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Develop SharePoint 2013 workflows using Visual Studio

SharePoint 2013

SharePoint 2013 supports two primary workflow development environments for authoring workflows: SharePoint Designer and Visual Studio. This article summarizes both and discusses the advantages and disadvantages of each.

Note Note

For guidance on setting up and configuring Microsoft SharePoint Server 2013 and the Workflow Manager Client 1.0 server, see Start: Set up and configure SharePoint 2013 Workflow Manager.

As with previous versions, Microsoft SharePoint 2013 provides two primary workflow development environments for authoring workflows: Microsoft SharePoint Designer and Microsoft Visual Studio. However, what differs from previous versions is that using Visual Studio no longer provides a code-based authoring strategy. Instead, both SharePoint Designer and Visual Studio provide a fully declarative, no-code authoring environment regardless of the development tool you select.

Note Note

As a complement to authoring workflows in SharePoint Designer, you can also use Microsoft Visio 2013 to structure your workflow logic by using Visio 2013 shapes, and then import your logic into SharePoint Designer 2013. For information about using Visio 2013 to author your workflow logic, see Workflow development in SharePoint Designer 2013 and Visio 2013.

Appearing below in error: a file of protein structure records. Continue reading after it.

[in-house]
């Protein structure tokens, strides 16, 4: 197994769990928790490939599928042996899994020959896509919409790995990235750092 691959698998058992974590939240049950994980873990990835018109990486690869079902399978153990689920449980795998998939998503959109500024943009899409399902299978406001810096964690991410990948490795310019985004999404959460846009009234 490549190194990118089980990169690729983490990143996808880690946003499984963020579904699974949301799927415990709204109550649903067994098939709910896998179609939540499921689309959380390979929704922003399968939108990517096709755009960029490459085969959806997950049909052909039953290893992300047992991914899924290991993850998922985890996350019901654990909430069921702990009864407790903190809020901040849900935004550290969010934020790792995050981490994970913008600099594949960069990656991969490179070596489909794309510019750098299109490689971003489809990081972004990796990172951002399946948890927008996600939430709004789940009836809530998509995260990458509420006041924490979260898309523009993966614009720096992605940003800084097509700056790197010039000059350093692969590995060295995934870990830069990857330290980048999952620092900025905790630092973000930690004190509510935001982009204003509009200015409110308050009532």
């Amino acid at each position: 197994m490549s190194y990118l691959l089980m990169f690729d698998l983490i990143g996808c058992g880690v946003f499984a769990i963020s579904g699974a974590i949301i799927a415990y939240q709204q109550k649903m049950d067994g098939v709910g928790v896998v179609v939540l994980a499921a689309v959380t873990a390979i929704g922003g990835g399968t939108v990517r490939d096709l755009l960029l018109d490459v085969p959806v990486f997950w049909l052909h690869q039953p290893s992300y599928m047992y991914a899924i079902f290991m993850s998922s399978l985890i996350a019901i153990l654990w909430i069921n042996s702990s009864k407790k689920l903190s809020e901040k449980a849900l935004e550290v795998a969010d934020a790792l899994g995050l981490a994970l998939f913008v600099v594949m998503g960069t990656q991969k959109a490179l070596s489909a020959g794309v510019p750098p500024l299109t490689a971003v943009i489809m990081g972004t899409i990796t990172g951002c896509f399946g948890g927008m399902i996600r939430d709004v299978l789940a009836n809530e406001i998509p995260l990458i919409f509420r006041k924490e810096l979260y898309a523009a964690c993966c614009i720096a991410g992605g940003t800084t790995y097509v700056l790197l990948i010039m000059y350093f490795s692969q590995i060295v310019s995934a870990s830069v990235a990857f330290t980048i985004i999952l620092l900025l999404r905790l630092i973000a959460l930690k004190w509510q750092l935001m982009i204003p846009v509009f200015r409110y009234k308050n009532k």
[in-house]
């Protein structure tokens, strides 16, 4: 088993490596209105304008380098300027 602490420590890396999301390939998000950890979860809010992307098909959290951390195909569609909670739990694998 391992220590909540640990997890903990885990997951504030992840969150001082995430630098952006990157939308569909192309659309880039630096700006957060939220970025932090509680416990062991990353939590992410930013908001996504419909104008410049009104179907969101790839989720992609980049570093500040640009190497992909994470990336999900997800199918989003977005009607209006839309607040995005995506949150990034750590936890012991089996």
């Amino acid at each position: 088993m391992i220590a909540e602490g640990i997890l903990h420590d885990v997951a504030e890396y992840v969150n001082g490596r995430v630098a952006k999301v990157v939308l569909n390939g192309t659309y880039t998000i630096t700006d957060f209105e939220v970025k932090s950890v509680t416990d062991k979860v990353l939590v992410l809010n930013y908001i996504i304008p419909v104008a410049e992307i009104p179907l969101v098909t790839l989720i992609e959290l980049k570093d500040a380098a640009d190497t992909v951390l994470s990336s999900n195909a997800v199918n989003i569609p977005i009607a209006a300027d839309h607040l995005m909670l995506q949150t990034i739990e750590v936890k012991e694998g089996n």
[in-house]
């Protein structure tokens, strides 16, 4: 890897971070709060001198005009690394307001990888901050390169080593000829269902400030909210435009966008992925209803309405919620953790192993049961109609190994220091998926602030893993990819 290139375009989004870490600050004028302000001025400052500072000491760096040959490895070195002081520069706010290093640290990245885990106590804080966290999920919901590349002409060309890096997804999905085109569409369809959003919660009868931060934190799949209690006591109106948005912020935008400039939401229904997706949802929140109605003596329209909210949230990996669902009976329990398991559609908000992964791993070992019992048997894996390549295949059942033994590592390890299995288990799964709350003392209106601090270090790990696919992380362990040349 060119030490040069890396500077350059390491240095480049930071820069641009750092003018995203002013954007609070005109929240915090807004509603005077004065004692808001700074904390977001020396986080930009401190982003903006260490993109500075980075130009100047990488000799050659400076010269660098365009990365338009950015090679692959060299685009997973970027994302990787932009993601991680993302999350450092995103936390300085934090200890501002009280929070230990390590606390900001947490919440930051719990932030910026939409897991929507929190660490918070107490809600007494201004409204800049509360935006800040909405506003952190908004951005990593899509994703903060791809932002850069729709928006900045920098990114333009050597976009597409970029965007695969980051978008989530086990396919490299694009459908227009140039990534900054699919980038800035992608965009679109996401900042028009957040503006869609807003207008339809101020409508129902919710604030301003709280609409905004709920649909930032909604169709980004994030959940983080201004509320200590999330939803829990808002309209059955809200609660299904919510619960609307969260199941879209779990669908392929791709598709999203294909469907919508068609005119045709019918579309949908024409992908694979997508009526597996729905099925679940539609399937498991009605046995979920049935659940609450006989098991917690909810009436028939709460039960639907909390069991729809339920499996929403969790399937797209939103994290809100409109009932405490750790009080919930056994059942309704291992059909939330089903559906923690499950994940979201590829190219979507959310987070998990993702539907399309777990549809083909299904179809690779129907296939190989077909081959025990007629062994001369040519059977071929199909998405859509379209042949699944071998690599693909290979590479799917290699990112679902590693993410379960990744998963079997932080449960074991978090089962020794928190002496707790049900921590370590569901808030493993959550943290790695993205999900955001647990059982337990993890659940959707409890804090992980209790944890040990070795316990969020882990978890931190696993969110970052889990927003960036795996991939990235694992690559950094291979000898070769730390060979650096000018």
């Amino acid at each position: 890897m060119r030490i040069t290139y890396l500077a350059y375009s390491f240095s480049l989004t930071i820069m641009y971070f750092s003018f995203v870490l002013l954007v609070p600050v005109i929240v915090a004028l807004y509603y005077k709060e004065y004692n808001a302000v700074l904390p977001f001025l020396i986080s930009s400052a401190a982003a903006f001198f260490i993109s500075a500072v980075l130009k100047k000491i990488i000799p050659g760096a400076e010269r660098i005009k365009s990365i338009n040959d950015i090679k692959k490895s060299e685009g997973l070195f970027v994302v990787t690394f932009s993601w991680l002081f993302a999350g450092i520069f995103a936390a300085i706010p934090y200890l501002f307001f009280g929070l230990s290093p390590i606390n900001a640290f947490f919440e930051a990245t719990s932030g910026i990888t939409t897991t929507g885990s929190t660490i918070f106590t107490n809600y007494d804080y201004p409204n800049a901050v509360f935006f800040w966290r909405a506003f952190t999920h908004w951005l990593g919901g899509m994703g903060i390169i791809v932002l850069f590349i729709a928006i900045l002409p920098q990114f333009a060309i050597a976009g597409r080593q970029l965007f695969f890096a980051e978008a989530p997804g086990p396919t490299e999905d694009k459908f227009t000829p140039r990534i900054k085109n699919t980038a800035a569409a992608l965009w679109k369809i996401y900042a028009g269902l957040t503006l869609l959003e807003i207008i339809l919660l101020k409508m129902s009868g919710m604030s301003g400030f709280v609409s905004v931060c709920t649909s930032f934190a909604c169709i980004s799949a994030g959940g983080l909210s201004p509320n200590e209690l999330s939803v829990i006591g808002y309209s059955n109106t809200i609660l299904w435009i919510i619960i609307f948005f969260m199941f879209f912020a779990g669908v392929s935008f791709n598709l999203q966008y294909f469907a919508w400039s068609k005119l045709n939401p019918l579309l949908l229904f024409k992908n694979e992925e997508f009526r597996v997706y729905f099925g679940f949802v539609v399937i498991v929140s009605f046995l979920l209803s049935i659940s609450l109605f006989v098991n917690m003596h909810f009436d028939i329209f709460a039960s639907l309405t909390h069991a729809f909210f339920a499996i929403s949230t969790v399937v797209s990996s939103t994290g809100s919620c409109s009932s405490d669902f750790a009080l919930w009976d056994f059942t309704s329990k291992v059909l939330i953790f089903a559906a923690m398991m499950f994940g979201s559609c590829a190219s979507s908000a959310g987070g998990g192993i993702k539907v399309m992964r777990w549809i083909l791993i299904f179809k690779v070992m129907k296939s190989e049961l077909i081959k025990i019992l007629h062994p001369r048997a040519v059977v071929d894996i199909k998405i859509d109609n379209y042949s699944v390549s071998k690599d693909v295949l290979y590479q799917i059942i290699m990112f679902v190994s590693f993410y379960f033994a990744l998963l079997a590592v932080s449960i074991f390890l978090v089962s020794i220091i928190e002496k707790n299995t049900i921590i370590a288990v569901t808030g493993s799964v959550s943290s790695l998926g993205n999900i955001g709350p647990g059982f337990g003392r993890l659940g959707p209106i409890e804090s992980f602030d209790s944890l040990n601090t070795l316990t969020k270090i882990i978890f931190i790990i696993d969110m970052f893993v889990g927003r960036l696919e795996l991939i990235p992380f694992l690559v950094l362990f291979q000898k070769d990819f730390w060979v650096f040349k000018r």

Declarative workflows

Let's first be clear what is meant by "declarative" workflows. This term means that instead of being authored in code and then compiled into managed assemblies, the workflow is described (literally) in XAML and then executed interpretively at run time.

The XAML is derived (or inferred) from the workflow building blocks that you manipulate in the Workflow Designer (if using Visual Studio) or SharePoint Designer workflow design surface (or Visio, but more about that later). The building blocks themselves are the visual workflow design objects in the designer toolbox—stages, conditions, actions, events, and so on. The set of tools in the respective toolboxes (Visual Studio or SharePoint Designer) differs somewhat, but the concept of the declarative workflow remains the same.

Among the greatest advantages of the workflow framework in SharePoint 2013 is the ease with which information workers can use the no-code environment of SharePoint Designer to create rich and powerful workflows. Additionally, a high degree of flexibility and customization is available in a declarative authoring environment such as Visual Studio.

Both of these workflow authoring environments—SharePoint Designer and Visual Studio—offer specific advantages and disadvantages. In this section, we explore how to determine which authoring environment best suits your workflow development needs.